※नेपाली संस्करण तयारीमा छ
Hakata Station is more than just the largest station in Kyushu. It is the island’s gateway to the rest of the country, the nexus for all manner of transport grand and lowly when people hearken to the call of Fukuoka. So much so that the station bears the name of the city’s port rather than the city itself. The original Hakata Station was built about half a kilometer northwest of the current station in 1889. Two small monuments still stand in nearby Dekimachi Park, if you are near the station with time to spare. Now over 120’000 people use the station every day and, after a 2011 regeneration which also opened the Kyushu Shinkansen, is one of the city’s best centers for food, shopping, and entertainment (not to mention trainspotting).
The station lays neatly along a north-south orientation with the two main exits on the west and east. At surface level between these two exits, the station is quite open, centralized and surprisingly easy to navigate – apart from inside the souvenir shops but more on that in a moment. The eastern Chikushi Gate is home to the bullet train platforms. The gates are framed in eye-catching blue on graphite black which put me in mind of Tron. You certainly won’t miss them! The Chikushi Gate also has many souvenir shops selling everything Kyushu-ish, from metaiko to local sake. Miyagen Hiroba has around 25 souvenir shops and leads into the much larger Ming which would not look out of place in one of the department stores in the station. This is where your bearings may fail you but fortunately everywhere is well-signposted with maps in convenient locations. Back on the main station floor, near the great JR gates, there are multilingual information centers and places to get a delicious ‘ekiben’ for your journey. But let’s keep exploring.
Much of this part of the station is as it has been for many years. It is at the western Hakata Gate exit that the average visitor may find more to be entertained and distracted courtesy of the regeneration in 2011. The plaza in front of the exit is one of the city’s most popular meeting spots and has seating, taxi stands, bus stops as well as a rather fetching police station. Turn back to look at the station and the station’s distinctive curved roof looms over you, as does the words ‘JR Hakata City’. This is not just a grand statement of intent for the new station but also a reference to when the station was in Hakata, and not Fukuoka, City. There’s a little fact to impress your friends with. As you head towards the Hakata Gate from inside the station, you’ll first notice a large curved screen between two escalators that lead to a higher floor that also has an outside walkway on the front of the station. This area is dominated by department stores old and new that would give Tenjin an envious turn. Hankyu, Amu and Tokyu Hands all vie for your eyes (and your wallets) with some rather luxurious brands on display. For extra convenience, the thirteen or so floors have connections between the three department stores so you need not to have to go up and down all day just to do your shopping! Parking and the food hall are below your feet in the basement floors before eight floors of fashion tower above you. Even musical instruments can be found on the seventh floor and the eighth floor has a delightful little selection of specialty stores including a pet shop, a cooking school, a model train shop, and even a shop just for Pokemon! It’s the go-to place for fans who ‘Gotta Catch ‘em All’!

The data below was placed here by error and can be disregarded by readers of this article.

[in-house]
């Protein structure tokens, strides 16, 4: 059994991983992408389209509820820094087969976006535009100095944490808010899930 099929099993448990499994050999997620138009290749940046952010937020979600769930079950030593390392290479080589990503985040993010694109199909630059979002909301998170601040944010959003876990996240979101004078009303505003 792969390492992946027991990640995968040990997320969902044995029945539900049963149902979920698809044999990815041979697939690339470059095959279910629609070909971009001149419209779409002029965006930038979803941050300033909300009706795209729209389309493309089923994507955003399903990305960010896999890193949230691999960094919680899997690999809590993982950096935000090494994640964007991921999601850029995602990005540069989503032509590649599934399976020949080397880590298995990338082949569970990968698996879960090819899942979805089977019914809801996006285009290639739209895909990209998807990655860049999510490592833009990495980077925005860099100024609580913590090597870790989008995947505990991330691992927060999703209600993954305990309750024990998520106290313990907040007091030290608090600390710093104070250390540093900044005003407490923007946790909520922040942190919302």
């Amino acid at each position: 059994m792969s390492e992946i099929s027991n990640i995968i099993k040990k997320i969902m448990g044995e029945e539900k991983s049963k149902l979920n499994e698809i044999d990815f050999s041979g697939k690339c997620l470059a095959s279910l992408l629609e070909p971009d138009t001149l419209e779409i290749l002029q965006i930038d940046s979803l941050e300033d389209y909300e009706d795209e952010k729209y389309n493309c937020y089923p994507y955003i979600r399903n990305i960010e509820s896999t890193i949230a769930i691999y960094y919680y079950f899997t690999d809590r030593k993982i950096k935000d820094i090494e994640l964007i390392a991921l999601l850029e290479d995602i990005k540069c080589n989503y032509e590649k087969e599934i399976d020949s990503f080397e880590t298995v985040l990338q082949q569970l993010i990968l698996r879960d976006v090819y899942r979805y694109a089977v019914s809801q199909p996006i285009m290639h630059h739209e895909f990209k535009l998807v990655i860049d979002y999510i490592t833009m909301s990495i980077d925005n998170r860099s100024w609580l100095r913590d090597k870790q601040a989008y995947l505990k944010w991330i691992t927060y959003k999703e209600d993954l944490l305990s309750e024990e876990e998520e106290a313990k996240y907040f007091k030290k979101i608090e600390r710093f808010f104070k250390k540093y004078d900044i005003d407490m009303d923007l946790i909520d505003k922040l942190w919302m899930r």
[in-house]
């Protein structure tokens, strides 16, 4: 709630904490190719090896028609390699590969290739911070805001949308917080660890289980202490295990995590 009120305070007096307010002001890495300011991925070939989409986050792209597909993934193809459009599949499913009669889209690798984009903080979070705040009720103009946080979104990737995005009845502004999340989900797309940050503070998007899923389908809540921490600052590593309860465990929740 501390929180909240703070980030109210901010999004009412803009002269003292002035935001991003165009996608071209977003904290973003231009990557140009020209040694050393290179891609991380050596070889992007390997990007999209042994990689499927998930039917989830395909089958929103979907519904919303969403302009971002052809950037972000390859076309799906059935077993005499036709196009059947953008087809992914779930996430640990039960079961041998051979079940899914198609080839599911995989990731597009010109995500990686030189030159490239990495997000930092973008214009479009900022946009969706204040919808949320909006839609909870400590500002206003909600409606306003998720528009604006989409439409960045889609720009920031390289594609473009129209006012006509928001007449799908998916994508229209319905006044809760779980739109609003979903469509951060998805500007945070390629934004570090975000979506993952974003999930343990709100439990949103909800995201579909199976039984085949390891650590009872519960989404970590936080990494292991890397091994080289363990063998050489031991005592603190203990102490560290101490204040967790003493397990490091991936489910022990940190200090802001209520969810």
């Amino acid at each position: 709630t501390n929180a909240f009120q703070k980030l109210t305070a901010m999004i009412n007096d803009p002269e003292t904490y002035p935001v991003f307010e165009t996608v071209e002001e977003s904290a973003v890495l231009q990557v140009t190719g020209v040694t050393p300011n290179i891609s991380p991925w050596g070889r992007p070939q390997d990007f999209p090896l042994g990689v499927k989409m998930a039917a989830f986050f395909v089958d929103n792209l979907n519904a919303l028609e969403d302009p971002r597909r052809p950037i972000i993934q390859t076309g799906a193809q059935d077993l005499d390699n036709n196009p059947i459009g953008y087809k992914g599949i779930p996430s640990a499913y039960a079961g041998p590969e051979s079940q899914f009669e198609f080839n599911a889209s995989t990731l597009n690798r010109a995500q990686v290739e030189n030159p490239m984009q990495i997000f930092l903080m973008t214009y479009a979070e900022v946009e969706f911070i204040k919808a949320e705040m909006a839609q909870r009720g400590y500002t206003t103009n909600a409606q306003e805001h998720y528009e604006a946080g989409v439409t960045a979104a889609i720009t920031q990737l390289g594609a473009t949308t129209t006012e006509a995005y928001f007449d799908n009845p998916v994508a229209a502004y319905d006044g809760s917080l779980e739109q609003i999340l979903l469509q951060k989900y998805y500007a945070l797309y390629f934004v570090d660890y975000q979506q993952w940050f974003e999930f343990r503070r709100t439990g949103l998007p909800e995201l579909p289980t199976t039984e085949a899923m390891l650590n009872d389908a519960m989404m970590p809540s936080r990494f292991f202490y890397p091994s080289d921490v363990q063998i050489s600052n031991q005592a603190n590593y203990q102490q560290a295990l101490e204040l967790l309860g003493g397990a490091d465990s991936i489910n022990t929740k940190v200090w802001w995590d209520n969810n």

The ninth floor is what keeps Hakata City open until the late hours. The T-Joy Cinema is a modern multiplex of 11 screens in the corner of the first of two rather elegant restaurant floors. Low lights and deep colors are punctuated with little gardens behind glass panes. Open areas with natural lighting allow one to rest below Mediterranean-style mosaic walls. Japanese, Indian, Italian, Chinese, Sicilian and French food are all here. For the sweet-toothed, the pancake shop is for you. The tenth floor also houses the Kyushu University Business School, probably making it the university’s smallest and least-known campus (another piece of trivia for your friends).
If shopping, a good meal, and an exciting film leave you worn out then take the escalator to the roof garden for a bite of fresh air and a glorious view. A miniature train ride for the little ones is found as your step outside. Before heading up to the viewing terrace for bracing sea air and selfies, take a moment to stop at the small railway shrine in the corner, between soothing running water and prim greenery.
If you went back to your country and said you had a wonderful day at the station, they would probably think you were more than a little mad. What a wonderful thing that something so functional as a station in Japan can be a delight. Hakata Station may not bear its city’s name but Fukuoka and Kyushu can feel rightly proud to have it.
JR Hakata City/Hakata Station
|T-Joy, Restaurant Floors and Roof Terrace open until 23:00 every day.
Tokyu Hands, Amu and Hankyu open until 21:00 every day (floors vary).
Original：Ferrari Roger Vincent